How Scary Is Our World?
By James Donahue
Columnist William Blum writing for Counterpunch recently put forth an interesting question.
He wrote: "Is the world actually so much more evil and scary today than it was in the 1950s of my upbringing, for which I
grow more nostalgic with each new horror? Or is it that the horrors of today are so much better reported, as we swim in a
sea of news and videos?
Indeed, as a child of the 1950s, I also recognize Blum's nostalgia for "the good old days." But it
is true, when we think back on it, those days weren't really as good as we now think.
We lived then under the threat of the Cold War and possible nuclear attack at any moment. People were
building bomb shelters in their back yards and basements. We were fighting non-sensical wars first in Korea and then in Vietnam.
Young men faced the draft and potential death on the battlefield right after high school. Civil rights was a big issue, especially
in the south, and black leaders like the Rev. Martin Luther King and Malcom X were calling for black freedom before they were
Television was coming of age in those years and great news anchors like Edward R. Murrow, Douglas
Edwards and the team of Chet Huntley and David Brinkley kept us informed of world events.
Sure, we had reason to fear in those days, but at home, the propoganda machine had us all lulled into
believing that in America, we were safe from the horrors of the world around us. We recognized ourselves as a "superpower"
after winning World War II, we had our favorite general, "Ike" Eisenhower leading us from the White House, the middle class
was coming into reality, good paying jobs were plentiful and life was good.
I remember trotting off to college just because my parents encouraged it. And college was cheap enough
that I could pay for tuition and books from what I could earn each summer, and cover my rent by working in the food commons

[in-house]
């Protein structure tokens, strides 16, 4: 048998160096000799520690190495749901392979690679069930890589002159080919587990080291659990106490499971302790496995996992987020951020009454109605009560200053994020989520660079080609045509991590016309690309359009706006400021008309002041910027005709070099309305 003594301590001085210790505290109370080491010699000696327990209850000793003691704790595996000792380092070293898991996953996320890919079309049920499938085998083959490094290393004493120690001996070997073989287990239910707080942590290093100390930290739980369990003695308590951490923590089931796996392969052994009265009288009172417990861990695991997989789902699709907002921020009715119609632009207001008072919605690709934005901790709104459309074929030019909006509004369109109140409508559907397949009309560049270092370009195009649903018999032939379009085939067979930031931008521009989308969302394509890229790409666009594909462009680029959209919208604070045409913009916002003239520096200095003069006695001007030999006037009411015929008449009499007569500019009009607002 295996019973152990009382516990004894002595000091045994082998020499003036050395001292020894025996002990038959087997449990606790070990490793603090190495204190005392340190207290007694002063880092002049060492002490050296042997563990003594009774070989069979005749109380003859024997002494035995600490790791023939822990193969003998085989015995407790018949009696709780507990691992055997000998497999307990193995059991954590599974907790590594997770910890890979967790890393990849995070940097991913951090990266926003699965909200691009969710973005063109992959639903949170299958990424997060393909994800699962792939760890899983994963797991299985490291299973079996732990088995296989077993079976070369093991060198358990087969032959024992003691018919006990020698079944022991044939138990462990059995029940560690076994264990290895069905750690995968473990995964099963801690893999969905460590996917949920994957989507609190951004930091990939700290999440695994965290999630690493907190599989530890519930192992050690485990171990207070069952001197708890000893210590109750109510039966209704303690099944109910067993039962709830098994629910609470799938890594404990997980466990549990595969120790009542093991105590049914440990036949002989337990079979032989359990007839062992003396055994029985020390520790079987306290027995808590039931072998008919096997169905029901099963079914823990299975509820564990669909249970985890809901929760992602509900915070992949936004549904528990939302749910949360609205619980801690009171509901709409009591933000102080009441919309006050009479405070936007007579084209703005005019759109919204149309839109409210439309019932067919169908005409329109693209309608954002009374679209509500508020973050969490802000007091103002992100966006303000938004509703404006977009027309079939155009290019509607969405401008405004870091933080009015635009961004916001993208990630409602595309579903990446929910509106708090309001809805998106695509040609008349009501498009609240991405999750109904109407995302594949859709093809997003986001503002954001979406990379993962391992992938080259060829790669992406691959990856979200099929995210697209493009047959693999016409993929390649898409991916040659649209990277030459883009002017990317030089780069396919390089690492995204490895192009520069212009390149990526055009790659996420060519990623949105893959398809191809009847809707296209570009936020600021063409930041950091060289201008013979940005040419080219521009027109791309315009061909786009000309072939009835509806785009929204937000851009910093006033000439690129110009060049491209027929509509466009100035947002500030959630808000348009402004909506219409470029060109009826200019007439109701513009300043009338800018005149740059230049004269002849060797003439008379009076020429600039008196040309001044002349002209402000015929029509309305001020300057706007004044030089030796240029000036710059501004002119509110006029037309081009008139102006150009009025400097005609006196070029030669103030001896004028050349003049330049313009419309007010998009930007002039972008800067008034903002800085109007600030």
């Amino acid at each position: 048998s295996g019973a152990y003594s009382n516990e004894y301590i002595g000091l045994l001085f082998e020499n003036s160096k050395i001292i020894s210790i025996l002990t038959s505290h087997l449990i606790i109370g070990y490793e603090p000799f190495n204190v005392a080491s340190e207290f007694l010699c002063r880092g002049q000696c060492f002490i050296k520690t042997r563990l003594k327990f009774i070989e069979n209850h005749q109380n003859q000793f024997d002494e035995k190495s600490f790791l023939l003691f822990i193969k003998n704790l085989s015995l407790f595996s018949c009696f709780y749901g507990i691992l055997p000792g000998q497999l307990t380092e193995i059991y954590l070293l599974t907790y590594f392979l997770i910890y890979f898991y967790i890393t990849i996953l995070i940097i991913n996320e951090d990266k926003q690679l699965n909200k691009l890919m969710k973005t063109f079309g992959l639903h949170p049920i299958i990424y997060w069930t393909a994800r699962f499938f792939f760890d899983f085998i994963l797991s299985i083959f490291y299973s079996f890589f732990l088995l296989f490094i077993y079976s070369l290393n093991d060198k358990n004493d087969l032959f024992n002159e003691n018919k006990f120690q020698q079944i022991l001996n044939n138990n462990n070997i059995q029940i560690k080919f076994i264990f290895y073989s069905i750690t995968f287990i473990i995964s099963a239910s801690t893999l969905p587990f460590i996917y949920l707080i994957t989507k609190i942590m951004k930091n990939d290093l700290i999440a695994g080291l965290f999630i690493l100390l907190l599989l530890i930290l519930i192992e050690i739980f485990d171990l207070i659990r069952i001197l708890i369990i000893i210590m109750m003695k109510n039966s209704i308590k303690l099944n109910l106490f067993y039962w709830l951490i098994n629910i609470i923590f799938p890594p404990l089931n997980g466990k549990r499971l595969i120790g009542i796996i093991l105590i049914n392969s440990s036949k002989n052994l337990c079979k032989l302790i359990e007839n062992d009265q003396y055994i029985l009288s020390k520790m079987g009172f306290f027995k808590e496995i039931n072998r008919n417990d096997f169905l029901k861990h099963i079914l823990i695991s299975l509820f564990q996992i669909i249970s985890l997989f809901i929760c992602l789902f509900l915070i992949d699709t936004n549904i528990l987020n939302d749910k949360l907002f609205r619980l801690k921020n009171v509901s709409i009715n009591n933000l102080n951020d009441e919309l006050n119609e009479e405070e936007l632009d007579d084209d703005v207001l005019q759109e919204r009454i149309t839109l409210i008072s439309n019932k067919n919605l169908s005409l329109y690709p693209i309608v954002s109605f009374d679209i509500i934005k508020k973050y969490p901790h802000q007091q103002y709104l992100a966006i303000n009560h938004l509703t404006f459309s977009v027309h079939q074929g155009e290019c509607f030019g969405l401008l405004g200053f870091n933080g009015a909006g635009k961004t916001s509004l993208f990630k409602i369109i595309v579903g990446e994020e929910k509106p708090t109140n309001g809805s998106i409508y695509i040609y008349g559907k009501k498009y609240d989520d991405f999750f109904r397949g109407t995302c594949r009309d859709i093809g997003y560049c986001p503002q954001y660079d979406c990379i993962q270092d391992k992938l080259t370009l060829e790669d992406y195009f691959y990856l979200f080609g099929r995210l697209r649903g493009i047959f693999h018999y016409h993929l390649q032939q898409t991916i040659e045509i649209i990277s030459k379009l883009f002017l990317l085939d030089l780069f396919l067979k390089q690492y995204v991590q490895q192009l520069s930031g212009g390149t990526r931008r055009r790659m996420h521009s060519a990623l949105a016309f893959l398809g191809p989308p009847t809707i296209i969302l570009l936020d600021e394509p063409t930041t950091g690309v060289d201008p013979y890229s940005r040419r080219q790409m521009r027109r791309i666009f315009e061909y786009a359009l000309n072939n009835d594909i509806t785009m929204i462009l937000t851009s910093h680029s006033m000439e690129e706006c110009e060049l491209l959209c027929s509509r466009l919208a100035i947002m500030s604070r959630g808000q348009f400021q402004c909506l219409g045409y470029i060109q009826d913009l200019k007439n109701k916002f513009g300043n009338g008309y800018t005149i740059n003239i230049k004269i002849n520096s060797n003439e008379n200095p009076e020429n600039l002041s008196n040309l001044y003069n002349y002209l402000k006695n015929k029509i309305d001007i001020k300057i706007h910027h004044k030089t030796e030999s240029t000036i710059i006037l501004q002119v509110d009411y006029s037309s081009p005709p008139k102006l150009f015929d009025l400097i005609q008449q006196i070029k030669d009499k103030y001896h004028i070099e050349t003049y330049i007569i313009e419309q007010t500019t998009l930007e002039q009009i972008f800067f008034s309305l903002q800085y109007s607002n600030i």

on campus. My parents sent a check for $10 every week which covered my food and there was usually enough left over to buy
some beer during those college parties on the weekends.
Cars were cheap then. My first car, a three-year-old Chevrolet sedan, cost me $300. I earned the money
growing strawberries on the family farm. We drove on highways that had no speed limit signs. None of the cars were equipped
with seat belts or anti-smog equipment. The air was still clean in those days and we could see the stars shining like diamonds
on a clear night.
Yes it was a good time to be growing up in the United States. Obviously people in other parts of the
world didn't share in our rapture, but we were all so sheltered by our personal pleasures, the propaganda handed out by our
teachers, our government and our churches, that we believed our nation was the greatest on Earth. I remember wondering why
people all over the world didn't want to live the life style we were enjoying.
The concepts of imperalism, oppression and oligargy were unknown to us then. We knew the blacks had
it bad in certain areas. I remember the Mexican farm workers coming into the farming areas each summer to hoe beans and sugar
beets and pick fruit. I read stories about drug addiction and poverty occurring in the cities, but never saw these things
as a blight on our great nation.
I never dreamed that the grand life style we enjoyed in those days would ever slip out of our grasp.
But it did.
And now the news, which is being hammered into our heads on our televisions, our radios, our computers,
our newspapers and our politicians, is so grim, we tremble in our shoes. We take pills to help us sleep. We turn to drugs
and alcohol to escape in the only safe place we have left . . . our minds.
But is Blum right? Are things in this world any worse today than they always have been, or is that
sea of news in which we swim causing our paranoia?
Well, we didn't have a dying planet in 1950. Our ice caps weren't melting. Our seas were not filled
with plastics and dying sea life. The food we ate was pure and lacking the genetic modification that is occurring today. Our
politicians still represented the folks who elected them. The opportunities for achievement were available for anybody with
a good idea and jobs were available for anybody that wanted one.
The conclusion: Life at least in the United States is no longer as great as it once was. We as a nation
are slipping into the sea of turmoil that has gripped the world for centuries. We have falled into a trap carefully prepared
by the greedy few that now control just about everything. They have thrown us all into lives of servitude.